Island Line has said a final farewell to its Class 483 trains, ahead of a three month closure and £26million upgrade.
Originally built in 1938 for the London Underground, the Class 483 trains have had a service life of 82 years and more than three million miles. They arrived on the Island in the late 1980s.
The fleet will be replaced by the new Class 484 trains, the first of which arrived on the Isle of Wight in November. The Class 484s re-use the body-shells, running gear and other small components from ex- London Underground D78 trains from the District Line, completely overhauled and refurbished with many new features. Five two-car trains have been ordered with the rest of the fleet due to be delivered by March.
The new carriages, built by Vivarail in the West Midlands, will replace the current trains on the line between Shanklin and Ryde Pier.
The Class 483 fleet departed for the final time at 11.17pm from Ryde Pier Head on Sunday, January 3rd, bringing to an end a career spanning over 80 years and an Island Line career spanning more than 30.
The network of trains on the Isle of Wight has a fascinating history, dating back much further than the Island Line name. A line operating steam trains from St John’s Road in Ryde to Shanklin first opened in the summer of 1864, courtesy of Isle of Wight Railway. Two years later, the line was extended to Ventnor.
In 1880, further additions to the line connected the Island’s trains with ferry services at Ryde Pier Head. This line, from Ryde’s St John’s Road was jointly owned by London & South Western Railway (LSWR) and London, Brighton & South Coast Railway (LBSCR).
In 1921, following the introduction of the Railways Act, the Island’s railways became part of Southern Railway. Then in 1948, the company was nationalised and ownership passed to British Railways, later known as British Rail.
The Shanklin to Ventnor line closed in the spring of 1966, followed shortly by the removal of all steam trains from the line.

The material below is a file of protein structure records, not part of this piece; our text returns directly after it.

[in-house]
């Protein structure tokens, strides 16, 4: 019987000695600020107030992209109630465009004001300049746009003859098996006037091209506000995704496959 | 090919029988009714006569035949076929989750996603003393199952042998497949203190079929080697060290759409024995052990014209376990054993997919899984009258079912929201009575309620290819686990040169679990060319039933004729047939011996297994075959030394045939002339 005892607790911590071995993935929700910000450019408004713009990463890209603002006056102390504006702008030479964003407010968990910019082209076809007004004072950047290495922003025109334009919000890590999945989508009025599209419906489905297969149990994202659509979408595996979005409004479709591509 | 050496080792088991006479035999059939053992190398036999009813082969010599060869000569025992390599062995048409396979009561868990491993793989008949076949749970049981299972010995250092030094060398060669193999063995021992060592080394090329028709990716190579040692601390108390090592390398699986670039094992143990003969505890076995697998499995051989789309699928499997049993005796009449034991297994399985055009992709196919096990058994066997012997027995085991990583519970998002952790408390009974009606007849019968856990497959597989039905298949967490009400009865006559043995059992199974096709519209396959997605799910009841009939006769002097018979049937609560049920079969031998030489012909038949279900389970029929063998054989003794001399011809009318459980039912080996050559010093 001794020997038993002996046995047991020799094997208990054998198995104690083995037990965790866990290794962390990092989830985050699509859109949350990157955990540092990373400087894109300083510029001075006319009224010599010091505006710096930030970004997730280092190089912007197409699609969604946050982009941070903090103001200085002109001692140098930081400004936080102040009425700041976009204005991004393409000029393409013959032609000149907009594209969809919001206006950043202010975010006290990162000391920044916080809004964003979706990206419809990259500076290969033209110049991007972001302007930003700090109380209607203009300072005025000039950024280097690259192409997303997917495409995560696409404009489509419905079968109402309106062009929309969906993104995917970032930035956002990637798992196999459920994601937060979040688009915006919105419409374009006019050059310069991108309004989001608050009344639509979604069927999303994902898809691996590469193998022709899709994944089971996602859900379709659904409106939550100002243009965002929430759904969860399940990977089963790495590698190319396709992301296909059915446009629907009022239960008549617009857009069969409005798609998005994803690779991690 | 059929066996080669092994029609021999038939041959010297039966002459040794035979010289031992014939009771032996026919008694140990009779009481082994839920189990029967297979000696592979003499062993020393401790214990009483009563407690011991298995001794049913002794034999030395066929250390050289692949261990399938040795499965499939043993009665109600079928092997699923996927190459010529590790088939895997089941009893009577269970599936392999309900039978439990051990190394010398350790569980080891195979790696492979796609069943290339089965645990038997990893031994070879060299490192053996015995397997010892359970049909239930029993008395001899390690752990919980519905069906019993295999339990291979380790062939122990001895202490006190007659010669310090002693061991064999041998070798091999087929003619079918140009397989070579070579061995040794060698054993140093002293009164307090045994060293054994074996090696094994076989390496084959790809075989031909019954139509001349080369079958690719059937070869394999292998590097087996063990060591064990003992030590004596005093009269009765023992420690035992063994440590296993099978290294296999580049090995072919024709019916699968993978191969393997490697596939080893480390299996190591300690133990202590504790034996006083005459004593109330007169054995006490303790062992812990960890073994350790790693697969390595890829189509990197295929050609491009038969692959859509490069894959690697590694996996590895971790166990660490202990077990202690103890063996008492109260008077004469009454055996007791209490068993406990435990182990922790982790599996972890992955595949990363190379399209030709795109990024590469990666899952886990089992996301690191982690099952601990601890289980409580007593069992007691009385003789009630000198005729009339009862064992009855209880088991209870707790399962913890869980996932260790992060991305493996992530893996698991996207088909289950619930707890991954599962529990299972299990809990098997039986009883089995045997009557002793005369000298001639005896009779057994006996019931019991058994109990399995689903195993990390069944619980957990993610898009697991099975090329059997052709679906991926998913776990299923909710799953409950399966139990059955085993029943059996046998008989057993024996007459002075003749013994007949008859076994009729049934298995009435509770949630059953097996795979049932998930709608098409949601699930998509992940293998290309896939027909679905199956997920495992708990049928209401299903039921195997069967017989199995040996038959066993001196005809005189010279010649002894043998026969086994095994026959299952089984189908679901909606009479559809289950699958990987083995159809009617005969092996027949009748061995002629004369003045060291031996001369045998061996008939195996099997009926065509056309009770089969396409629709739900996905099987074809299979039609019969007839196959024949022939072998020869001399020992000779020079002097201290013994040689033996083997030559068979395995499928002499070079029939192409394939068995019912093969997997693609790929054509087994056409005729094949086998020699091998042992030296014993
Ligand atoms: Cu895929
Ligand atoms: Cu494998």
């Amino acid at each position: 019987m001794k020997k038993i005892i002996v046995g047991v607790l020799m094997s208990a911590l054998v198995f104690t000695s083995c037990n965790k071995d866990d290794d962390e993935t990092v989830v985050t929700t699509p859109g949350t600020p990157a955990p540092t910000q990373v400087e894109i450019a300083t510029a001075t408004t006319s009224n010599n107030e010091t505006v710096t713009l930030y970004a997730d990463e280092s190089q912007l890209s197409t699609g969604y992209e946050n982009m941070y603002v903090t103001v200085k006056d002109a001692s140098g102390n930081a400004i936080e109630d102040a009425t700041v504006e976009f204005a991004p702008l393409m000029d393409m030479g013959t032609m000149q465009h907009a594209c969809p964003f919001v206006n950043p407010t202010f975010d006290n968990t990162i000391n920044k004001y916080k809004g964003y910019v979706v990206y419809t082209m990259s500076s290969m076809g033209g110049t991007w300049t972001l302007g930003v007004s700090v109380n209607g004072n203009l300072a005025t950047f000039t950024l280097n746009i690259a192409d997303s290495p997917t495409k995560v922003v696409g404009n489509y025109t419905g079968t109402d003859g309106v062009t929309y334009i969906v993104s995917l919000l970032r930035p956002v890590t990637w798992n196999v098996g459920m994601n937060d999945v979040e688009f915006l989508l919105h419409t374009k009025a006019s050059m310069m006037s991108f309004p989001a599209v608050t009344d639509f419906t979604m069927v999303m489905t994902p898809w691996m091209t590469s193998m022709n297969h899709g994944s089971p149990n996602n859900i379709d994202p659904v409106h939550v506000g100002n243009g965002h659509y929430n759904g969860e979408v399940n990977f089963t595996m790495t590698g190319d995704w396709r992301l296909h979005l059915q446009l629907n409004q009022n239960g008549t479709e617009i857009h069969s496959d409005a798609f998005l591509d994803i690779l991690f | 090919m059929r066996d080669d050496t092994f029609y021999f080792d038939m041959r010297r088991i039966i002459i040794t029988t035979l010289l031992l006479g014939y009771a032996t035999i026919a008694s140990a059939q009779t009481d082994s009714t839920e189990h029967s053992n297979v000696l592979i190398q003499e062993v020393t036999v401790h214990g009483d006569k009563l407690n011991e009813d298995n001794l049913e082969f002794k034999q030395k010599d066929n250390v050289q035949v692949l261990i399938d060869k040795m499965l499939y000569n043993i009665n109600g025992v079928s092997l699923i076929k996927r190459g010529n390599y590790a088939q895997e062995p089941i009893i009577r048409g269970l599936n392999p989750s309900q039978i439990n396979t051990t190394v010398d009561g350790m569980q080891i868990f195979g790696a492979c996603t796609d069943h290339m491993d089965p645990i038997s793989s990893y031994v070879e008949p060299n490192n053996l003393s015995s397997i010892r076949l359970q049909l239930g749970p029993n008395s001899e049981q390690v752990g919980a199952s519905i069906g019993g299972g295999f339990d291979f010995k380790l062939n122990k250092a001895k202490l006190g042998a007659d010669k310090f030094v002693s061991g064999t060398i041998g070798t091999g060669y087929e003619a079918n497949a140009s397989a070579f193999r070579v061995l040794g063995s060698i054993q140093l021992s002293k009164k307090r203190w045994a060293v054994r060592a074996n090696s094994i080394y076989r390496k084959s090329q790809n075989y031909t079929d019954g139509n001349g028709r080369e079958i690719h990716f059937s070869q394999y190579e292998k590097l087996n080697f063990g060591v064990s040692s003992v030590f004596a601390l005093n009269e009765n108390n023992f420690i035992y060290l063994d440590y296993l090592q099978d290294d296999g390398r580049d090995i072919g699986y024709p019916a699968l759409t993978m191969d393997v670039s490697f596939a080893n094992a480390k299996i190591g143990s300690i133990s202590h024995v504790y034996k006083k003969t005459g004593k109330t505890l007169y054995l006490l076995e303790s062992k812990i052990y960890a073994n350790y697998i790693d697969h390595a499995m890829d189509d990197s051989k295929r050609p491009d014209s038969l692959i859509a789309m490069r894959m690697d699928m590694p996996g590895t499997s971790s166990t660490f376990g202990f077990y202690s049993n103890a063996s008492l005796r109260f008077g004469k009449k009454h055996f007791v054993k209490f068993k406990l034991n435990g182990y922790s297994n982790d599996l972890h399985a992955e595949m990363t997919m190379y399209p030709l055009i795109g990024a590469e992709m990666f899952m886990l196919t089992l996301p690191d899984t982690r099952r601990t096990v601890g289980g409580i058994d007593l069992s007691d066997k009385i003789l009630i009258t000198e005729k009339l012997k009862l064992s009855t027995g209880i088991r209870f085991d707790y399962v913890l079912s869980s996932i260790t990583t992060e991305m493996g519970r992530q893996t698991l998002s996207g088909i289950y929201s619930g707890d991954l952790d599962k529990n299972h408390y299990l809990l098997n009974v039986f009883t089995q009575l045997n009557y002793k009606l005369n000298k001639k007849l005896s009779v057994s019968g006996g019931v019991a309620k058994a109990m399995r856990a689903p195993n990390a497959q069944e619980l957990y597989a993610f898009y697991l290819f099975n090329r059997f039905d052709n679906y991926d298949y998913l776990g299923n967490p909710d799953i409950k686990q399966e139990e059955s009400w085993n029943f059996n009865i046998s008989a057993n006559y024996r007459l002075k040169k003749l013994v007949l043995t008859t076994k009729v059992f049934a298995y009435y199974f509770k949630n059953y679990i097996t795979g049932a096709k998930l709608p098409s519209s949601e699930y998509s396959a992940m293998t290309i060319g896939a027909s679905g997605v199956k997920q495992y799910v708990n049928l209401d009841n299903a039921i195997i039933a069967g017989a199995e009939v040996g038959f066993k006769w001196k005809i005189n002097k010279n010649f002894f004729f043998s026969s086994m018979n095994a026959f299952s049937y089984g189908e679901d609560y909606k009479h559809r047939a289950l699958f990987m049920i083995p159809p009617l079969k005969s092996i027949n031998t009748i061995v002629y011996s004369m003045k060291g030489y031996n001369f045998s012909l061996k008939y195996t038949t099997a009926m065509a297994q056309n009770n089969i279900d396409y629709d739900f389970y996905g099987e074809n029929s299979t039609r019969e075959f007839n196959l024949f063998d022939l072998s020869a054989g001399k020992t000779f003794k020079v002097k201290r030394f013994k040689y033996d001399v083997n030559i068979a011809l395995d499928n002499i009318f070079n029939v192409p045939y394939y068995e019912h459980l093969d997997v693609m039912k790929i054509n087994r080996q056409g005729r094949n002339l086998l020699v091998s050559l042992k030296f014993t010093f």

A year later, trains returned to the Ryde to Shanklin line, in the form of electric rail. Two new stations were opened in the years to follow, Lake Station in 1987 and Smallbrook Junction in 1991.
The line was officially branded ‘Island Line’ in 1994, and in 1996, Stagecoach Group took over the Island Line Trains franchise, followed by South Western Railway, in 2017, who continued to operate under the Island Line brand.
The Isle of Wight’s outgoing fleet have been operating on the line since 1990, following a lengthy service on the Northern Line with London Transport since the start of the Second World War. And now one of the Class 483 trains looks set to be preserved on the mainland. Following their final withdrawal, the London Transport Traction Group has been officially informed by South Western Railway that it has successfully secured one of the trains for preservation at the Epping Ongar Railway in Essex.
An official from South Western Railway informed the group it “will have a unit for preservation” but “can’t confirm which unit yet”, but will most likely be offered to the London Transport Traction Group 483006 or 483008.
This is pending a final decision from the Science Museum’s Railway Heritage Designation Advisory Board who is managing the disposal of some of the trains. Unit 483007 is also set for preservation, but not by the London Transport Traction Group. This unit will be heading for the Isle of Wight Steam Railway for display in their ‘Train Story’ Museum. Steve Backhouse, Isle of Wight Steam Railway General Manager, said: “The 1938 stock have been an iconic feature of the Isle of Wight for the last 30 years and we’re delighted that a unit will be preserved at Havenstreet so that it can be enjoyed by future generations.”
South Western Railway told the London Transport Traction Group that they should expect to be able to collect their unit from Island Line “around the end of the line closure in March”. The unit will then be transported back to the mainland for restoration and conversion to battery operation.
Daniel Nash, Secretary and Founder of the London Transport Traction Group, said: “For us this is truly wonderful news, but it also represents only the first step in our journey that we hope will soon see a class 483 train, cosmetically restored to 1950s London Transport condition, running on the Epping Ongar Railway under its own power and visiting galas around the country. This will also enable us to take a tube train where none has ever gone before, allowing us to introduce the joy of the 1938 Tube stock to new audiences.”